Skip to Main Content
U.S. Forest Service
Caring for the land and serving people

United States Department of Agriculture

Home > Search > Publication Information

  1. Share via EmailShare on FacebookShare on LinkedInShare on Twitter
    Dislike this pubLike this pub


    Ultimately, the quest of ecohydrology (or hydroecology) is to apply fundamental knowledge from hydrology, ecology, atmospheric science, and related disciplines to solve real world problems involving biological systems and hydrologic cycles. Achieving this goal requires sharing information across disciplines, and this chapter is structured toward that end. Our aim is to present current ecological concepts concerning the ways that the structure and function of forest vegetation influence hydrologic processes. To cover this topic in a single chapter, we emphasize some aspects of the interactions between forest trees and hydrology, especially transpiration, over others, such as moisture interception by forest canopies. Other important topics are not covered at all, such as the influence of forest trees and the myriad flora and fauna associated with them on soil hydraulic properties, and root channels as preferential water flow paths in soils. Research is needed to develop a broader conceptual understanding of these belowground processes, especially over long time periods.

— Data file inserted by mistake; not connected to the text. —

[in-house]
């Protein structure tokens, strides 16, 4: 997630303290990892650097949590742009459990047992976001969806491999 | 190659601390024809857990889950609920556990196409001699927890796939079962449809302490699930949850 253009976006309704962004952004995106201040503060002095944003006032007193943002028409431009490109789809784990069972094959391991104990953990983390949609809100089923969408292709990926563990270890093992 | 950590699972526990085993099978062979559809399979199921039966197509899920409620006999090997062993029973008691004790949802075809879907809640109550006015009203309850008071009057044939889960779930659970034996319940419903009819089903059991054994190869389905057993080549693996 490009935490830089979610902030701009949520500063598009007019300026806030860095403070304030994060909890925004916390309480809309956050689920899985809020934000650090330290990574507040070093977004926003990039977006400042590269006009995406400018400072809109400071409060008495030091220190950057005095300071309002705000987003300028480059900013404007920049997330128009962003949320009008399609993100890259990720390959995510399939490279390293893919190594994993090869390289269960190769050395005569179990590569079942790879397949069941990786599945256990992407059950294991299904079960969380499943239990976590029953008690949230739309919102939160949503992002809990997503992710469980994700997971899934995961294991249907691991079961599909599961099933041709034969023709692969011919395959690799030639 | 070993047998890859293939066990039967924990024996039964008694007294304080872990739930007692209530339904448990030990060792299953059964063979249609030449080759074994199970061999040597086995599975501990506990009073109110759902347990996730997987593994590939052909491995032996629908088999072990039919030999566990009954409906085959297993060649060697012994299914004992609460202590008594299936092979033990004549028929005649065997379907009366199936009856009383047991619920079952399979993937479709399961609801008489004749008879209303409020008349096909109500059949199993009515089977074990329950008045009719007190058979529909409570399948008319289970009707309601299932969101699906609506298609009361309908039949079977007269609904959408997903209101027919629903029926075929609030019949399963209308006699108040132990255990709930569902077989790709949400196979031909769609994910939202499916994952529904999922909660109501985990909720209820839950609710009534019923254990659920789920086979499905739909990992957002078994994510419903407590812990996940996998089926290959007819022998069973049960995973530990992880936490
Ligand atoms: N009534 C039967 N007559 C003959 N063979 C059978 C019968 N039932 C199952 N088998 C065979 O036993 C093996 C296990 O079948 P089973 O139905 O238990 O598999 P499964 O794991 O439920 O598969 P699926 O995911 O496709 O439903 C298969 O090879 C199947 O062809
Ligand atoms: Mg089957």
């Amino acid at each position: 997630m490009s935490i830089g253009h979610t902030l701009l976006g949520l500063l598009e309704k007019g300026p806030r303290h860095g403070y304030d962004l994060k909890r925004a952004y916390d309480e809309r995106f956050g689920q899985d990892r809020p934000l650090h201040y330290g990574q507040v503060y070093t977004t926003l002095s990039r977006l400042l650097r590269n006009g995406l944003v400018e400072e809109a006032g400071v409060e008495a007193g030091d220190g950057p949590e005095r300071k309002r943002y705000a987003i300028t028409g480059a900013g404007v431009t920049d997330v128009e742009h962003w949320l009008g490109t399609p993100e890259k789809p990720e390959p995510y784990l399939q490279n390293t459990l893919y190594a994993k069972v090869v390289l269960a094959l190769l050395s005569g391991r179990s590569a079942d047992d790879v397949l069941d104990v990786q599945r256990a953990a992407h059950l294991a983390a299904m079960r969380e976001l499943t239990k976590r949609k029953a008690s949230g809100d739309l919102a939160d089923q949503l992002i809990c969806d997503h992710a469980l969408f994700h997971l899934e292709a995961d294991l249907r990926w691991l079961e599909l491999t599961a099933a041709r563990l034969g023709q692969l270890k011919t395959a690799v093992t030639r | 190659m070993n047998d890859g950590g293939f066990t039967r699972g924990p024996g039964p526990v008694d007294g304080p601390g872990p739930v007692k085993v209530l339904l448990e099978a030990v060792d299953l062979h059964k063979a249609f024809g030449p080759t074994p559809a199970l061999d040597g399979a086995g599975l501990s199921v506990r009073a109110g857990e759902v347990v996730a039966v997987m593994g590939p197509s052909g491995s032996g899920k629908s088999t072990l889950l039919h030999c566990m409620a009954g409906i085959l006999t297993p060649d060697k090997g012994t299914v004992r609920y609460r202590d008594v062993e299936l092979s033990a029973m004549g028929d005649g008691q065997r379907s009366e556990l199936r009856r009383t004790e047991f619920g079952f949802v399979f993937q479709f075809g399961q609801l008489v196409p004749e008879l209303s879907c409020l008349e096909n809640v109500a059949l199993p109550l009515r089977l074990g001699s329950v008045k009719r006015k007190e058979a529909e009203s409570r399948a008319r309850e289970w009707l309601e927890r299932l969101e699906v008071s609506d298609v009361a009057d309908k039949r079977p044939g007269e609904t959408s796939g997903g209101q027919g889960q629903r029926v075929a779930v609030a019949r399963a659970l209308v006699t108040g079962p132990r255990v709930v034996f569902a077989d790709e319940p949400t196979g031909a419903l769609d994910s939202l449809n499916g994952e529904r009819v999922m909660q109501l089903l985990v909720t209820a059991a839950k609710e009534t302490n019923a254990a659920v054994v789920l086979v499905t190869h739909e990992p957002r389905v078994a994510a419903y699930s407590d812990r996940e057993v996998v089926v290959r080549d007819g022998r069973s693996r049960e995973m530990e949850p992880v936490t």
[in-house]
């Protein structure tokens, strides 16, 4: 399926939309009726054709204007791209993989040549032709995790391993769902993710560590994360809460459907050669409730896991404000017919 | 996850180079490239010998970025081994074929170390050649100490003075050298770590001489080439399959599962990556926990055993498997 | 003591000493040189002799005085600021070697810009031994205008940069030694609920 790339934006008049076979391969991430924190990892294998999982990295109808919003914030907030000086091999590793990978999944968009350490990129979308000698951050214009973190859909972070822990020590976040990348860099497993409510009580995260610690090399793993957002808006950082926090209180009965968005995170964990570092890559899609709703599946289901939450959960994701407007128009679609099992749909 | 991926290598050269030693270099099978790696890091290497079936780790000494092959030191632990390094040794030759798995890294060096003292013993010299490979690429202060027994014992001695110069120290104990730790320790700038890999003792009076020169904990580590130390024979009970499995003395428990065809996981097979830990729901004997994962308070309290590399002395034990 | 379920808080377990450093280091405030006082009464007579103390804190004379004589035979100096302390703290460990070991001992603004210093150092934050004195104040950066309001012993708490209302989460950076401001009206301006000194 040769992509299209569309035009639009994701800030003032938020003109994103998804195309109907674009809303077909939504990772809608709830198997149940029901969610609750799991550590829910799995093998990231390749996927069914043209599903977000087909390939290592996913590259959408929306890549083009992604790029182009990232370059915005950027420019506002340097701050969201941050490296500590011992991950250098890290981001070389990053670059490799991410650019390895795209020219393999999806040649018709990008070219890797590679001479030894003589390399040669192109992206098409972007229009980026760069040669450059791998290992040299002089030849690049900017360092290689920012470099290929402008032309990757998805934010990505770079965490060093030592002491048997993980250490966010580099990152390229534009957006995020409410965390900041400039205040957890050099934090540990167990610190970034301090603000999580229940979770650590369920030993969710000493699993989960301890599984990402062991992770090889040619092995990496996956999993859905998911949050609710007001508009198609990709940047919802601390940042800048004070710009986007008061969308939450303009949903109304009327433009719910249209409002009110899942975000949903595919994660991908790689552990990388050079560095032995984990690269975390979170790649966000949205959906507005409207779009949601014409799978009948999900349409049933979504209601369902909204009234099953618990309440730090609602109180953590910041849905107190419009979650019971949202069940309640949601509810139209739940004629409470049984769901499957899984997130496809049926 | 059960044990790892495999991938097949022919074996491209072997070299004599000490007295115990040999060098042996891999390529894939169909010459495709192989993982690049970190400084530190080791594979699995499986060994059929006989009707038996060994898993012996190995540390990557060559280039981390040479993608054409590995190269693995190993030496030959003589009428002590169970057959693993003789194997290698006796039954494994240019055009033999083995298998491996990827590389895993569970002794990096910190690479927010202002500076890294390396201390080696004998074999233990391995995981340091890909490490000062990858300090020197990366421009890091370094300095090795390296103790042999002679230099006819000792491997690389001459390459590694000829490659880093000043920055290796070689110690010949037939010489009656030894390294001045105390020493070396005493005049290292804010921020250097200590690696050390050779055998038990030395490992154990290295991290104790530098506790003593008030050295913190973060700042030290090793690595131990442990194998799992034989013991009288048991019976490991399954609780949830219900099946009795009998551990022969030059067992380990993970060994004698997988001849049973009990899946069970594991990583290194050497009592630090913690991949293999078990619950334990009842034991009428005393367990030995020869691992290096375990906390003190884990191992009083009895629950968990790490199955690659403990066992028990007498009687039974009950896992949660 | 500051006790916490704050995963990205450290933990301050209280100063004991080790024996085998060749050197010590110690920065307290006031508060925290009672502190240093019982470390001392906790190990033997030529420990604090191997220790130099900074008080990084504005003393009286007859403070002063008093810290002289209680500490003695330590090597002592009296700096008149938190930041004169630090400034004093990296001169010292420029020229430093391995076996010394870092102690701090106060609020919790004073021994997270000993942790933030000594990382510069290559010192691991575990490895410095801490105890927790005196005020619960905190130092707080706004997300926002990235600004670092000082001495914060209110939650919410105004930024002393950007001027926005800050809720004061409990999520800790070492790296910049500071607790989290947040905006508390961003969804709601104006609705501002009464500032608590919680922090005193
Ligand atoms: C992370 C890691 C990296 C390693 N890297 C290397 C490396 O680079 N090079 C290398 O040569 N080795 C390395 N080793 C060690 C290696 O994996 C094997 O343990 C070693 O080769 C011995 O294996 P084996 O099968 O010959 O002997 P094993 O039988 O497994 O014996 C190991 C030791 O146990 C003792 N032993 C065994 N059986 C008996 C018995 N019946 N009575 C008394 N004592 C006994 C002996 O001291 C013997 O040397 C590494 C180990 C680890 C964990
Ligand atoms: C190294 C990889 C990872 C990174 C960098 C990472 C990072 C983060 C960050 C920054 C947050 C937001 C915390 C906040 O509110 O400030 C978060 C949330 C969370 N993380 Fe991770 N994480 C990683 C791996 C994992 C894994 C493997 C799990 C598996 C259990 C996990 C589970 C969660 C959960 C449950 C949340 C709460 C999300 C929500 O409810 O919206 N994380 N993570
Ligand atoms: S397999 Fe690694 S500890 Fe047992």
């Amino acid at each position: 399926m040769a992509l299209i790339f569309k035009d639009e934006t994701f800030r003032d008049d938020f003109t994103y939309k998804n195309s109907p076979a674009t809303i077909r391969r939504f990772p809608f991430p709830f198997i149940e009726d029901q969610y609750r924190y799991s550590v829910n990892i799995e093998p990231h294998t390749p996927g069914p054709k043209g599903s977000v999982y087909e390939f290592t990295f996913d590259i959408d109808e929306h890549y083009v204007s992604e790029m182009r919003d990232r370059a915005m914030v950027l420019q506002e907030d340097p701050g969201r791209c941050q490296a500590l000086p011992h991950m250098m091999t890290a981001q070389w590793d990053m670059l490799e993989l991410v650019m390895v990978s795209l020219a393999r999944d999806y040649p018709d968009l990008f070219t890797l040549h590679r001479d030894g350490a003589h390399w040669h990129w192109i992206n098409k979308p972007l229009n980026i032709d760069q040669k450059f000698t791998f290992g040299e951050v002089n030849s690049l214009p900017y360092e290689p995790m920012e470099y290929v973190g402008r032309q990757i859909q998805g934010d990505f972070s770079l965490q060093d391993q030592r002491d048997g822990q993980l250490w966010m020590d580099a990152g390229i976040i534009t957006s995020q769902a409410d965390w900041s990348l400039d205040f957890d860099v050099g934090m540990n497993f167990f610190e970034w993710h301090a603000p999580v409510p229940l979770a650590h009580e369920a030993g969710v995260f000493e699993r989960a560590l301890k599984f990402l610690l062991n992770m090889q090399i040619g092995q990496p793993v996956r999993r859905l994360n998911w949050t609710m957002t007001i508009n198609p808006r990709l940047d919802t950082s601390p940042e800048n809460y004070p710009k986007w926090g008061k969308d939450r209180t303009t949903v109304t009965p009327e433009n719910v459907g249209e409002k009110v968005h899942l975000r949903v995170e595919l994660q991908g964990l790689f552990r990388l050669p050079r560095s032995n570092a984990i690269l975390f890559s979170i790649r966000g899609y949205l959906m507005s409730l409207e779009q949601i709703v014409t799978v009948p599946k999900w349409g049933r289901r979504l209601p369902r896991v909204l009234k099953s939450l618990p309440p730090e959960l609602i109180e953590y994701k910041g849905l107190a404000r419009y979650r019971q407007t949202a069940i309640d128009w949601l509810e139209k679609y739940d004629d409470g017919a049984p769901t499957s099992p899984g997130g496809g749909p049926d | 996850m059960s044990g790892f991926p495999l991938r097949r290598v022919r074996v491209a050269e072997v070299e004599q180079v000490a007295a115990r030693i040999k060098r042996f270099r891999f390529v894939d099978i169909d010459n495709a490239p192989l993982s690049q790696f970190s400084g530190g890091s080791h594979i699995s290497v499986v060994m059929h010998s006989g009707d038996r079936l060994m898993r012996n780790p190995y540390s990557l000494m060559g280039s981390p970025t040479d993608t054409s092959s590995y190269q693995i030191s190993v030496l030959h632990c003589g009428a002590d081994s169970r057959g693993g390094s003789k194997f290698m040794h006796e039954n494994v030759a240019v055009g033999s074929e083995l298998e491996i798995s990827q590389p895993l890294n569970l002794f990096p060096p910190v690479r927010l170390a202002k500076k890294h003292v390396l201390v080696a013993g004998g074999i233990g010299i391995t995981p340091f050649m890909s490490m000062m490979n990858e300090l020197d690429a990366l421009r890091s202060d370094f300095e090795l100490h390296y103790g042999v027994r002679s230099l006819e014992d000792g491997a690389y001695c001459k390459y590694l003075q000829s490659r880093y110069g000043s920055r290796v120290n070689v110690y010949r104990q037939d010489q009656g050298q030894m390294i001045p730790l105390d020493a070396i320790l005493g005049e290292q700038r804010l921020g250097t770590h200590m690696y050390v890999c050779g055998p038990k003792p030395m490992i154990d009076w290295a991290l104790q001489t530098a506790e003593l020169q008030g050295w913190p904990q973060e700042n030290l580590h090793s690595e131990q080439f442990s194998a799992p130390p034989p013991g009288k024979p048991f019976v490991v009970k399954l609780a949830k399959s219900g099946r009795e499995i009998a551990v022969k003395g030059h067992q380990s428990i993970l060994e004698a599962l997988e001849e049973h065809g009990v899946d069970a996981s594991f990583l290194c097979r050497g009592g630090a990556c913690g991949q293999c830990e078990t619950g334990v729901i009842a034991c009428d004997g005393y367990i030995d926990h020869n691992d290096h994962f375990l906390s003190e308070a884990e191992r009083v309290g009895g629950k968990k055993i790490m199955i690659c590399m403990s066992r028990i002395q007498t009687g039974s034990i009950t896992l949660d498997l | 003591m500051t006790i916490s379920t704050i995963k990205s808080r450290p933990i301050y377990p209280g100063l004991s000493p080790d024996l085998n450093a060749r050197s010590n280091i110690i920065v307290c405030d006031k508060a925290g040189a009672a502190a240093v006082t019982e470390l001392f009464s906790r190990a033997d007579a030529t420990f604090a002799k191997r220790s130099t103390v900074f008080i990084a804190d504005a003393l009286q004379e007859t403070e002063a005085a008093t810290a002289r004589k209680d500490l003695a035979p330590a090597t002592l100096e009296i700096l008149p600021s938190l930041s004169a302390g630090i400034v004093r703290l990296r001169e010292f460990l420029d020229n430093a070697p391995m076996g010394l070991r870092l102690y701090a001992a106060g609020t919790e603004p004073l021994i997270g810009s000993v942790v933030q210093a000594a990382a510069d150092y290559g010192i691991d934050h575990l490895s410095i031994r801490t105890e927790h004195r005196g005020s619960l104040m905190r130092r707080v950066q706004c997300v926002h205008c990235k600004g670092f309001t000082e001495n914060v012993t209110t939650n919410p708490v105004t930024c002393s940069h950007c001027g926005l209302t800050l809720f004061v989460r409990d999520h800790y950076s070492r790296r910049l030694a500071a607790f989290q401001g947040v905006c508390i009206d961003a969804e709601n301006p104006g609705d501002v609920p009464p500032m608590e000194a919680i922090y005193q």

Publication Notes

    • You may send email to to request a hard copy of this publication.
    • (Please specify exactly which publication you are requesting and your mailing address.)
    • We recommend that you also print this page and attach it to the printout of the article, to retain the full citation information.
    • This article was written and prepared by U.S. Government employees on official time, and is therefore in the public domain.


    Bond, Barbara J.; Meinzer, Frederick C.; Brooks, J. Renee. 2007. How trees influence the hydrological cycle in forest ecosystems. In: Wood, Paul J; Hannah, David M; Sadler, Jonathan, eds. Hydroecology and ecohydrology: past, present and future. John Wiley & Sons. Ltd.: 7-35


    Evaporation, ecohydrology, hydroecology, transpiration.

    Related Search

    XML: View XML
Show More
Show Fewer
Jump to Top of Page